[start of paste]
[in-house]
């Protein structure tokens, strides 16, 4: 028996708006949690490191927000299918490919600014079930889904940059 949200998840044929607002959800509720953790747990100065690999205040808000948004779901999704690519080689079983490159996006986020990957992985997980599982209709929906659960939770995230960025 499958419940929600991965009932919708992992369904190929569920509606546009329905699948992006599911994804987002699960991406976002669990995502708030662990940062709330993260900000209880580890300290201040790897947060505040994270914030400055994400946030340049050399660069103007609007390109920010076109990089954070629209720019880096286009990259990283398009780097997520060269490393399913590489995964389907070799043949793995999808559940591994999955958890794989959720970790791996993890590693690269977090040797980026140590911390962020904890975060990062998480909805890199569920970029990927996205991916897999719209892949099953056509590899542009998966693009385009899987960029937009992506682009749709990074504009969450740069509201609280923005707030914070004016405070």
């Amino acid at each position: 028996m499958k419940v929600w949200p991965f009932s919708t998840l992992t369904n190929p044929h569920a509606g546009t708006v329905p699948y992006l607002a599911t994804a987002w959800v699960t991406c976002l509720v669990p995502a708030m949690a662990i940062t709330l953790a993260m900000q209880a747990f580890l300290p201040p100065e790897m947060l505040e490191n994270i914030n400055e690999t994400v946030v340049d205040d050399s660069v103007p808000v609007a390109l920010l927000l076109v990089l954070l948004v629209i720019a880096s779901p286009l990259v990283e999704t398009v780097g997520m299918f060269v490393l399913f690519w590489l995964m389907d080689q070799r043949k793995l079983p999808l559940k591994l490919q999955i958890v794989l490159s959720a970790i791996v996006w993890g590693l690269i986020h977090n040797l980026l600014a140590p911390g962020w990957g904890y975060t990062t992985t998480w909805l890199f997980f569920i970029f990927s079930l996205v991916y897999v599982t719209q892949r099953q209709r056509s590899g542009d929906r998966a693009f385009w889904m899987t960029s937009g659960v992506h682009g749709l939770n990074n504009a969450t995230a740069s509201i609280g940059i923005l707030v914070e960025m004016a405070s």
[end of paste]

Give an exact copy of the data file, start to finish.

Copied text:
[in-house]
């Protein structure tokens, strides 16, 4: 028996708006949690490191927000299918490919600014079930889904940059 949200998840044929607002959800509720953790747990100065690999205040808000948004779901999704690519080689079983490159996006986020990957992985997980599982209709929906659960939770995230960025 499958419940929600991965009932919708992992369904190929569920509606546009329905699948992006599911994804987002699960991406976002669990995502708030662990940062709330993260900000209880580890300290201040790897947060505040994270914030400055994400946030340049050399660069103007609007390109920010076109990089954070629209720019880096286009990259990283398009780097997520060269490393399913590489995964389907070799043949793995999808559940591994999955958890794989959720970790791996993890590693690269977090040797980026140590911390962020904890975060990062998480909805890199569920970029990927996205991916897999719209892949099953056509590899542009998966693009385009899987960029937009992506682009749709990074504009969450740069509201609280923005707030914070004016405070």
């Amino acid at each position: 028996m499958k419940v929600w949200p991965f009932s919708t998840l992992t369904n190929p044929h569920a509606g546009t708006v329905p699948y992006l607002a599911t994804a987002w959800v699960t991406c976002l509720v669990p995502a708030m949690a662990i940062t709330l953790a993260m900000q209880a747990f580890l300290p201040p100065e790897m947060l505040e490191n994270i914030n400055e690999t994400v946030v340049d205040d050399s660069v103007p808000v609007a390109l920010l927000l076109v990089l954070l948004v629209i720019a880096s779901p286009l990259v990283e999704t398009v780097g997520m299918f060269v490393l399913f690519w590489l995964m389907d080689q070799r043949k793995l079983p999808l559940k591994l490919q999955i958890v794989l490159s959720a970790i791996v996006w993890g590693l690269i986020h977090n040797l980026l600014a140590p911390g962020w990957g904890y975060t990062t992985t998480w909805l890199f997980f569920i970029f990927s079930l996205v991916y897999v599982t719209q892949r099953q209709r056509s590899g542009d929906r998966a693009f385009w889904m899987t960029s937009g659960v992506h682009g749709l939770n990074n504009a969450t995230a740069s509201i609280g940059i923005l707030v914070e960025m004016a405070s």